After rushing around walking dogs and milking goats I finally managed to get seated in front of the box just in time for the start of the second in the series of the Great British Bake Off.
Their first task was breadsticks, something I’ve never attempted to make. They appeared deceptively easy but I bet it’s tricky to achieve that “snap”. There was only one that was slightly overboard, the sticks presented in a giant matchbox with the ends dipped in chocolate. Very clever.
The technical challenge was something I make regularly, English muffins. After last year when they had to make an 8 strand loaf, this looked like a piece of cake. Again it was interesting to see the amount of variations produced from just one recipe.
The final test was to make a decorative loaf. I was amazed to see a peacock, an octopus and a wreath to name just a few. They reminded me of decorations made with salt dough and I didn’t think they looked terribly appetising but apparently they tasted good. It was sad that the person who was eliminated was the only one that baked something actually resembling a loaf, albeit that it was trying to be a tomato!
As usual the programme inspired me to bake and I dug out my favourite recipe for English Muffins. Unlike the enriched dough on shown on TV, this one is very simple and is relatively quick to make. As they found on the Bake Off, it can be difficult to get them cooked all the way through and in the past I have popped them in the Rayburn for 10 mins after frying just to make sure. If the worst should happen and you find they are doughy inside you can always toast them before serving.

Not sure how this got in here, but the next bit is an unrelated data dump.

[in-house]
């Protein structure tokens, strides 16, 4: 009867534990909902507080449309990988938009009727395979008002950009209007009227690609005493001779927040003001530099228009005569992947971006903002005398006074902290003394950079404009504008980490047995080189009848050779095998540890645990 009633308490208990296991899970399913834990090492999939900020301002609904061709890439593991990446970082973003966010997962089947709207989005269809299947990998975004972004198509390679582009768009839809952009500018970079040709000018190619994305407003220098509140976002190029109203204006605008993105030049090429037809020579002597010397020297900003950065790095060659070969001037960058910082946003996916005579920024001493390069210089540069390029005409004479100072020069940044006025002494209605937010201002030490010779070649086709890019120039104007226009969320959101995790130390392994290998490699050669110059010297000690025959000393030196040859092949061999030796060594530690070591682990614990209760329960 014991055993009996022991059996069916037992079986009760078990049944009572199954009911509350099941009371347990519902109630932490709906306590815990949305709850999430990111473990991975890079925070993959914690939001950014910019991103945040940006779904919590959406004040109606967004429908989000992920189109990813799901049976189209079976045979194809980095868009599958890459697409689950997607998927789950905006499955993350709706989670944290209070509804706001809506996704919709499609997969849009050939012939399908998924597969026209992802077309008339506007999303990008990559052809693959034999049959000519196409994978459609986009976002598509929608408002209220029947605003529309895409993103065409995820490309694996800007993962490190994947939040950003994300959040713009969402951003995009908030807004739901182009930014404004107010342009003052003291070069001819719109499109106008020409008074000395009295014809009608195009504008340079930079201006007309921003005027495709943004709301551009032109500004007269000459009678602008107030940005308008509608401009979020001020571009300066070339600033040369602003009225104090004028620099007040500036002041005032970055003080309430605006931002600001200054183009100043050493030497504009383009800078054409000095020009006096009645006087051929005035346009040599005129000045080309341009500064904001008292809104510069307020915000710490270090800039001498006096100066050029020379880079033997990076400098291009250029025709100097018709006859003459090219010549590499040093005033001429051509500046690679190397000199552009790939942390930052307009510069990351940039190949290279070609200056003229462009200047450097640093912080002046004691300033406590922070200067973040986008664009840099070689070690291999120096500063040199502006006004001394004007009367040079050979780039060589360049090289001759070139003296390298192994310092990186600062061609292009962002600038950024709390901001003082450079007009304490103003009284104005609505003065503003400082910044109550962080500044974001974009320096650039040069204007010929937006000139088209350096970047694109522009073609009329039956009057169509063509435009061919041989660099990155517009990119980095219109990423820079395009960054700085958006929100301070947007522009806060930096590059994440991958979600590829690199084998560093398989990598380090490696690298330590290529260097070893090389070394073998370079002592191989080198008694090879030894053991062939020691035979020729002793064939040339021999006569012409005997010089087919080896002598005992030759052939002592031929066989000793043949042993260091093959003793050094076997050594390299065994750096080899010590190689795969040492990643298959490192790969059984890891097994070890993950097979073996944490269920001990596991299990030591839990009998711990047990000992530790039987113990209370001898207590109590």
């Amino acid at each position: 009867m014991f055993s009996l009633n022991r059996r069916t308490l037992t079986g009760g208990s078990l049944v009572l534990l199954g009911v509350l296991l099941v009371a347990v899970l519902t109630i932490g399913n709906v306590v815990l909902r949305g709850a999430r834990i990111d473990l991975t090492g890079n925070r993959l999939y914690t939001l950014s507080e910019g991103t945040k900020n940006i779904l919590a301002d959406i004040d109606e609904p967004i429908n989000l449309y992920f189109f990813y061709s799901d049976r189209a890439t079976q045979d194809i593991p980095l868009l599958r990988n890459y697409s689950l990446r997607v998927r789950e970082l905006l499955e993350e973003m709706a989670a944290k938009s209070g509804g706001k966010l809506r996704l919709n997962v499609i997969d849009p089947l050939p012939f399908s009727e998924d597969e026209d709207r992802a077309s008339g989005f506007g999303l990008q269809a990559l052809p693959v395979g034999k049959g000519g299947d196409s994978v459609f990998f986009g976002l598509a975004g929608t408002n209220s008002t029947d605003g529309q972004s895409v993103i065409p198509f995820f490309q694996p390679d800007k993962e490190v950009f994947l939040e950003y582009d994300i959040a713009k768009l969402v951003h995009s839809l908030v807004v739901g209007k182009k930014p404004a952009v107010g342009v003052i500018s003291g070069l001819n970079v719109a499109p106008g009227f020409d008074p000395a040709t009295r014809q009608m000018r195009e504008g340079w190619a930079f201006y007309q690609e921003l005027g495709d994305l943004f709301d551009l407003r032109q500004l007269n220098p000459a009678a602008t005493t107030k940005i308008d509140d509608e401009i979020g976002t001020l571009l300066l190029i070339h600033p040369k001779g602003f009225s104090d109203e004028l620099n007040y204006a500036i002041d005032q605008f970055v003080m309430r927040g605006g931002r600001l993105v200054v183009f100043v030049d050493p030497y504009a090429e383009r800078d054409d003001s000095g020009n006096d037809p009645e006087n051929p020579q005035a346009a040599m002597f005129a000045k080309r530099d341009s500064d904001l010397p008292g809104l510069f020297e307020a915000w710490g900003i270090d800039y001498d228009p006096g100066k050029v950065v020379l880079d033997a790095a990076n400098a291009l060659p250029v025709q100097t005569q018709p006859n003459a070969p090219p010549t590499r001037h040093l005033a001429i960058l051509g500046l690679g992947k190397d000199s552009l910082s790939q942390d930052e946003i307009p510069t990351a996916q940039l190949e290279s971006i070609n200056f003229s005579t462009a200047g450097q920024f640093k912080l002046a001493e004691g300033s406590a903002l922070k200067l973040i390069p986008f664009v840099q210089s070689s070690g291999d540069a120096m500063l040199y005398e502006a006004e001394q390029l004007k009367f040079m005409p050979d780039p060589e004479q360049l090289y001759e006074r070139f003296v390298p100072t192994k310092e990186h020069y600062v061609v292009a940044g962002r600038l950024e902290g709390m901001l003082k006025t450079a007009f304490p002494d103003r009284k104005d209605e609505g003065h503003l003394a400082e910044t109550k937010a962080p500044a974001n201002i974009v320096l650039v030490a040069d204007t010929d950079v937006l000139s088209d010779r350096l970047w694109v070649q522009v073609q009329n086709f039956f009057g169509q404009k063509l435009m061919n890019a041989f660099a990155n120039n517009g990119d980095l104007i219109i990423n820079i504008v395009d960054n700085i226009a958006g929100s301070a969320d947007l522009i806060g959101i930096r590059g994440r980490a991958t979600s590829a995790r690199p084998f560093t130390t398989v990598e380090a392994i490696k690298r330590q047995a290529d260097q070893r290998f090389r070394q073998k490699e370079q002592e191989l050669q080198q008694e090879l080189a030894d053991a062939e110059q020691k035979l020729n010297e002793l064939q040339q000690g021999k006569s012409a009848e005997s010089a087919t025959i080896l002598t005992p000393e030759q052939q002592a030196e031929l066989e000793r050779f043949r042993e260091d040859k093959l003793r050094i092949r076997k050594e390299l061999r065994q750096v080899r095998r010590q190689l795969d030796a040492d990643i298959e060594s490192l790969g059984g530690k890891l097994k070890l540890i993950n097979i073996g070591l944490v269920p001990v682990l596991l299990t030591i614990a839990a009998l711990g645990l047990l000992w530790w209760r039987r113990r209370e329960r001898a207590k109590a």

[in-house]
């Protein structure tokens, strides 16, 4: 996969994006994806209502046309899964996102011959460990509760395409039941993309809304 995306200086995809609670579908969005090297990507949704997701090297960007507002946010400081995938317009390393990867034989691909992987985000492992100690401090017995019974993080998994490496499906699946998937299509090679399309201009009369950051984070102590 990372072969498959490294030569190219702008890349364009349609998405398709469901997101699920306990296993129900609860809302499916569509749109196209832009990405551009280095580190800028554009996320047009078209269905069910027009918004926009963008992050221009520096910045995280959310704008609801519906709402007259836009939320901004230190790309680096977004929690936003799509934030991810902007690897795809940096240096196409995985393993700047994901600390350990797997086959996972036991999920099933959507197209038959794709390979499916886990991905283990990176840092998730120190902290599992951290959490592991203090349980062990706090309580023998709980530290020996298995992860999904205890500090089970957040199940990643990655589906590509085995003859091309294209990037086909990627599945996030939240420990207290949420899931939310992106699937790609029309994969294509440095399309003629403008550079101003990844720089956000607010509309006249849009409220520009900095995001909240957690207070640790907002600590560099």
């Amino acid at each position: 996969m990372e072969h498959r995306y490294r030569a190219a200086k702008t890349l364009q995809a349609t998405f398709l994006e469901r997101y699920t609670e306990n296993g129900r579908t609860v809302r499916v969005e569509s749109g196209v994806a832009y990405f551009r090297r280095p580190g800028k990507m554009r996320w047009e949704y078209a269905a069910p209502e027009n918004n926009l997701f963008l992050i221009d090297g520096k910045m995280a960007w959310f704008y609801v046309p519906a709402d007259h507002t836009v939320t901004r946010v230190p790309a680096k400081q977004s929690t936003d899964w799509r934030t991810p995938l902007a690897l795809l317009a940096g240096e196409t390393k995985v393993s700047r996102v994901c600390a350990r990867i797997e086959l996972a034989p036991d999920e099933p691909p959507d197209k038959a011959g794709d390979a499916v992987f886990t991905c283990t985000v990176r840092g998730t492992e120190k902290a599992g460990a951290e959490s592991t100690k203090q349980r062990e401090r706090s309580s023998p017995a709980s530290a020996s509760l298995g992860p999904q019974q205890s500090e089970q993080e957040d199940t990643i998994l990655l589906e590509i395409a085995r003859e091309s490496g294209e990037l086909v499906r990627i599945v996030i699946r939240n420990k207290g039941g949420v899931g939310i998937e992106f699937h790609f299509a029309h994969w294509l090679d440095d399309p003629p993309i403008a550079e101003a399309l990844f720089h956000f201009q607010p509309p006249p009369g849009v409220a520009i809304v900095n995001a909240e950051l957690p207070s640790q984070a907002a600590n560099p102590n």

- 450g bread flour
- 9g dried yeast
- 1 tsp salt
- 1 tsp caster sugar
- 250ml milk
- 55ml water
- Warm the milk and water together until just hand hot
- Whisk in the caster sugar and yeast and leave until frothy
- Pour the mixture into a food processor
- Add the flour and salt and mix well with a dough hook
- Turn out onto a lightly floured surface and shape into a ball
- Leave somewhere warm in a covered bowl for around an hour to rise
- Spread some semolina onto the work surface then turn out the dough
- Roll out to approx 1/2 inch thick and then use a pastry cutter to cut into rounds (I got 8 muffins with a 3 1/4″ cutter)
- Sprinkle a little more semolina on the top of the muffins
- Allow to rise for around 30 mins somewhere warm
- Melt a little lard in a frying pan and when hot add the muffins (you will need to do them in batches)
- Cook them for around 7 mins each side until they are golden brown top and bottom
- Place on a wire rack to cool
- If you are not confident that they are cooked through, pop in a hot oven for around 10 mins
- Cut in half and serve with lashings of butter or you can toast them first